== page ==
Is "Brand" Still Important In Travel Marketing?

Not too long ago, I had a conversation with a promotion-minded travel marketer who argued that the concepts of brand and brand positioning are dead — relics of the bygone era of package goods.

According to his hypothesis, social media has completely undermined the ability of marketers to define what they stand for, so what’s the point? Consumers will believe what they want to and we can’t do anything to change it.

Now that everything is transparent, he asserted, the consumer can see through all the hype and manipulative tactics. What any brand stands for has become irrelevant - everything will eventually become a commodity that humans will judge solely on its ability to meet functional needs.

As he finished the Pumpkin Spice Latte he paid way too much for, he looked at me and exclaimed, “I love Starbucks, don’t you?”

Point well taken.


Vivid mental imagery defines meaningful differences

One of the advertising tools we use to create desire for resorts and attractions is “vivid mental imagery.” Carefully chosen words and images tell the brand story, and help travelers imagine what it’s like to visit a destination. They can also help define points of differentiation and elevate one destination above the rest of the category.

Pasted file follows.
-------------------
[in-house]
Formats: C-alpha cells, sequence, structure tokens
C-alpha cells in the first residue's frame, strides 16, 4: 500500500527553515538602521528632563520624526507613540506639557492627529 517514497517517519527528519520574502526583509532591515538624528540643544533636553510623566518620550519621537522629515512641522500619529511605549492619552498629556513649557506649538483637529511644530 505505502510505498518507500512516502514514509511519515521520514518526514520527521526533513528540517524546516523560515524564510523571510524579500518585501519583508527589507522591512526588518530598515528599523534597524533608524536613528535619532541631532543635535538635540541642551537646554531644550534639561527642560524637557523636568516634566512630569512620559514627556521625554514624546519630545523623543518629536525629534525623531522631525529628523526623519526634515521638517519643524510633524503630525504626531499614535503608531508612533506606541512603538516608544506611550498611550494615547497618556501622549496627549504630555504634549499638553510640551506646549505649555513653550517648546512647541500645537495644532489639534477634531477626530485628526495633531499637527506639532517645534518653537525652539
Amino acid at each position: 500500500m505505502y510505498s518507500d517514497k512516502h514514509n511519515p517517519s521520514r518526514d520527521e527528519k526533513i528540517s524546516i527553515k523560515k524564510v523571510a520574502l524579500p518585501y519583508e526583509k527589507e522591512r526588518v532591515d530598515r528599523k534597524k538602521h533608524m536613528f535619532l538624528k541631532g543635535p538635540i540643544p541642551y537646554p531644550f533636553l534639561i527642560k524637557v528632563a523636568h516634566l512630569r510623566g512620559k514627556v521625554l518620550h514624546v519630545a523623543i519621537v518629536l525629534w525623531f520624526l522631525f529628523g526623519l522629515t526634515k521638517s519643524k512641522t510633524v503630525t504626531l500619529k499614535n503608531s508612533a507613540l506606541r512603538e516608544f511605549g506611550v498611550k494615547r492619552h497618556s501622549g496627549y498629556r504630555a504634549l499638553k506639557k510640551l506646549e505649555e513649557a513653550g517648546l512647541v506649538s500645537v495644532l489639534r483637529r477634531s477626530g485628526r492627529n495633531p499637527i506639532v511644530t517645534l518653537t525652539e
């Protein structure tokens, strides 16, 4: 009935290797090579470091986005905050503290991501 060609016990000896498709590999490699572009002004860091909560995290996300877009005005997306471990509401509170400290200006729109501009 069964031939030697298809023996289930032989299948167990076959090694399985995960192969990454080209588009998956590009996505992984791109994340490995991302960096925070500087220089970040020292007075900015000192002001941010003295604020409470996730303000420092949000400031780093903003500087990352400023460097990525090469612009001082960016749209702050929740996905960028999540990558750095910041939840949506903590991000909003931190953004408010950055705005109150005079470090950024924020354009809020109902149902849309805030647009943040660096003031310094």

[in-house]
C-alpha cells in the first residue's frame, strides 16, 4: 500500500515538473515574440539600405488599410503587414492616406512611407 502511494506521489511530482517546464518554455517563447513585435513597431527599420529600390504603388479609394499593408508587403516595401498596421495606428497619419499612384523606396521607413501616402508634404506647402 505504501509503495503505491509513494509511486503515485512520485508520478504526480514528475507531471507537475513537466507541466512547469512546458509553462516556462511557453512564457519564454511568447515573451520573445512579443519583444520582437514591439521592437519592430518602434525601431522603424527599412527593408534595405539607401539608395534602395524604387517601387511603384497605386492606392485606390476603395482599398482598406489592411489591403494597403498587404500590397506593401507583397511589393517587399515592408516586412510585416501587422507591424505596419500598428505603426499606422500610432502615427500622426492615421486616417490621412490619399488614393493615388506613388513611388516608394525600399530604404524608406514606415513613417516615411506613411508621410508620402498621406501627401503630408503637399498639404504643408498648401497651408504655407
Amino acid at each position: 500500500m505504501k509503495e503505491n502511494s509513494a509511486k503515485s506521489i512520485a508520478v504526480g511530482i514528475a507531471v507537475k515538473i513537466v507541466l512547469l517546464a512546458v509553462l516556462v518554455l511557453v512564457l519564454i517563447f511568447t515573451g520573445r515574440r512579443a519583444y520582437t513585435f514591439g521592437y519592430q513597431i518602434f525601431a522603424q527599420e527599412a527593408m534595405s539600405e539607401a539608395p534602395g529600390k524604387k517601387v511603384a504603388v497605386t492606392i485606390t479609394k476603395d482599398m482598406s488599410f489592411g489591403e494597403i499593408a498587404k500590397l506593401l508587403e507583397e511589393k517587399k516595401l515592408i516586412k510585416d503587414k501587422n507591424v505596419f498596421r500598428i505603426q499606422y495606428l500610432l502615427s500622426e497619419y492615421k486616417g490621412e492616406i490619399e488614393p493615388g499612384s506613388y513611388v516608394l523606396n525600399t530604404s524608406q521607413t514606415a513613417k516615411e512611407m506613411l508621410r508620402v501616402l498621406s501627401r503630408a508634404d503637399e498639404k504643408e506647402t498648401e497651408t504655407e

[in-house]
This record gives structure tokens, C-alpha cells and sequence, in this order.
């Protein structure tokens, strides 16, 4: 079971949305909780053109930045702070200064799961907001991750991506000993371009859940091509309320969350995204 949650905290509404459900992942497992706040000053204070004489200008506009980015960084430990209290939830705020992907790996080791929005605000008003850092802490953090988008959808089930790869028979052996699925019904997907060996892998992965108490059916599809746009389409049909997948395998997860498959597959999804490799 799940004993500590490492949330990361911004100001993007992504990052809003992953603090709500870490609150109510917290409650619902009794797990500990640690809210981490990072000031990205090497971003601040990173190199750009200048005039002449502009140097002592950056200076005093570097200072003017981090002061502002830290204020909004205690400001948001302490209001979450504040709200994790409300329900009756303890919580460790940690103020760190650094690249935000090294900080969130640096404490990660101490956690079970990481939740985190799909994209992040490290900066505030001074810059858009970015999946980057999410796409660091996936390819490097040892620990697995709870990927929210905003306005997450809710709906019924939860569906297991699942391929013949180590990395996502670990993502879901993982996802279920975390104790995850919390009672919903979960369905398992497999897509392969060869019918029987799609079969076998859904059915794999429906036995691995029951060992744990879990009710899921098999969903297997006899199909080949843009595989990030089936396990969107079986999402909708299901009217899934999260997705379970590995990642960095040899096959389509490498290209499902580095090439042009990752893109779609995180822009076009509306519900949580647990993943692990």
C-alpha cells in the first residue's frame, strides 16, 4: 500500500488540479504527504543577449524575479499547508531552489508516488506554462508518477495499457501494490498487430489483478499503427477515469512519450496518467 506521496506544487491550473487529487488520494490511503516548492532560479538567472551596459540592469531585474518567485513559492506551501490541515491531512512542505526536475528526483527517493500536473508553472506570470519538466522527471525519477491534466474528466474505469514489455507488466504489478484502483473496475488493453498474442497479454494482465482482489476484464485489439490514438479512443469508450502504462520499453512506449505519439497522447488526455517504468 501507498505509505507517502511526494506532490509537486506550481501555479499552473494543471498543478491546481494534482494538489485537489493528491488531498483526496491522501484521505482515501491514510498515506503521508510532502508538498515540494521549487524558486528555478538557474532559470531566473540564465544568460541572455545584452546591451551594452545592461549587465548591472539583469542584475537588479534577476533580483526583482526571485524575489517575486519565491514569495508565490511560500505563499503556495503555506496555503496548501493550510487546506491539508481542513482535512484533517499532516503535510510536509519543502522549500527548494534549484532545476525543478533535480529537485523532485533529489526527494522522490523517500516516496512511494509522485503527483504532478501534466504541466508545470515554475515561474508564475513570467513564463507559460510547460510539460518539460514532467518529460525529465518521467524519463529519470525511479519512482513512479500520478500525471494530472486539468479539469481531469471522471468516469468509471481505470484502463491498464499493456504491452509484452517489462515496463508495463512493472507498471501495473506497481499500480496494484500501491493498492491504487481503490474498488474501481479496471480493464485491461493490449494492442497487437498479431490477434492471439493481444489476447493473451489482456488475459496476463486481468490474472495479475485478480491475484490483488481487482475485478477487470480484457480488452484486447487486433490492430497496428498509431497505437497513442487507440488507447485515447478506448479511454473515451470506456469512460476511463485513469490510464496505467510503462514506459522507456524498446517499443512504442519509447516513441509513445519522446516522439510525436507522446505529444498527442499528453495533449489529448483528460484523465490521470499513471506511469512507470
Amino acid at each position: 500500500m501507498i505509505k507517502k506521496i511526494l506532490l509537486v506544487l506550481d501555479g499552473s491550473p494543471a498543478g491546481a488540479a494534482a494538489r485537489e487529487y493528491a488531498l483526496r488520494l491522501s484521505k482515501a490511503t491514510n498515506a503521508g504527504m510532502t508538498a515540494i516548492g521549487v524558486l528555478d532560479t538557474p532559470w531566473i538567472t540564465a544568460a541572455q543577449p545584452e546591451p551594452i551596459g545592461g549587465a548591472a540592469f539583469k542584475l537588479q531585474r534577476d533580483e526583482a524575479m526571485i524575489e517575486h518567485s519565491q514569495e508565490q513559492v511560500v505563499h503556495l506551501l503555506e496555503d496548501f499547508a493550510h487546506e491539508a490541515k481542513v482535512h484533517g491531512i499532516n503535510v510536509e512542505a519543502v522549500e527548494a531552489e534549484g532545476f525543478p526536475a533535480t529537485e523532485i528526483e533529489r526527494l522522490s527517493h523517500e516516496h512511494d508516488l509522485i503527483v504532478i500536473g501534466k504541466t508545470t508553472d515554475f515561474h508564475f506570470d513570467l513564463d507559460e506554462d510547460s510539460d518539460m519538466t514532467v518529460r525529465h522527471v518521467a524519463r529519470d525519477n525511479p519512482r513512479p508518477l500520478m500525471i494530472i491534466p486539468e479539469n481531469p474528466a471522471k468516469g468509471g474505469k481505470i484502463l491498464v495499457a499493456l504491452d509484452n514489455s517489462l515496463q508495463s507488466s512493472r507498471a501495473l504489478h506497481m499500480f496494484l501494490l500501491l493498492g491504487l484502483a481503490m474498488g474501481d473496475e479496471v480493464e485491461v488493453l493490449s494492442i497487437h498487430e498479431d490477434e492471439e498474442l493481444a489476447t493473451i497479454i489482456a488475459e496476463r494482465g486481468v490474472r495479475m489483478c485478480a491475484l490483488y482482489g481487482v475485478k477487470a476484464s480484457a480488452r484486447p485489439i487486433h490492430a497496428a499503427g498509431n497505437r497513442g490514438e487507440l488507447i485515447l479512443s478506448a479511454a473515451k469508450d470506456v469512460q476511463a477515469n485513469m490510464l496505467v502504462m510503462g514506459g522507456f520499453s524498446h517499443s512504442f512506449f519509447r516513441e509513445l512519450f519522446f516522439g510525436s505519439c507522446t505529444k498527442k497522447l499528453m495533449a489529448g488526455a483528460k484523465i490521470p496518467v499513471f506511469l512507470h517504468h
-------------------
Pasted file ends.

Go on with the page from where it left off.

There’s a danger in relying on images to differentiate your resort, however. Photos of your resort (your beautiful sand, sea, snow, sky, pools, etc.) may look a lot like your competitors’ photos (their beautiful sand, sea, snow, sky, pools, etc.). It’s easy to think that your resort’s offerings are one of a kind when in truth, they’re kind of one and the same.

Words on the other hand can tell a story that photos can’t deliver on their own. Stories engage consumers, and help travelers picture themselves in a place. And text can describe an experience without defining it so narrowly that it excludes people (unlike photos that viewers may or may not relate to). Imagination is a powerful tool, and we always leverage words that stimulate and inspire mental imagery.

Of course we still use photos in advertising, but not the visual clichés and easy set ups that blur the distinctions between destinations. Instead, we use photos that capture the mood, feeling and special moments that travelers can experience only at your destination.

So choose your words and pictures wisely, and let imagination distinguish your destination from all those look alikes.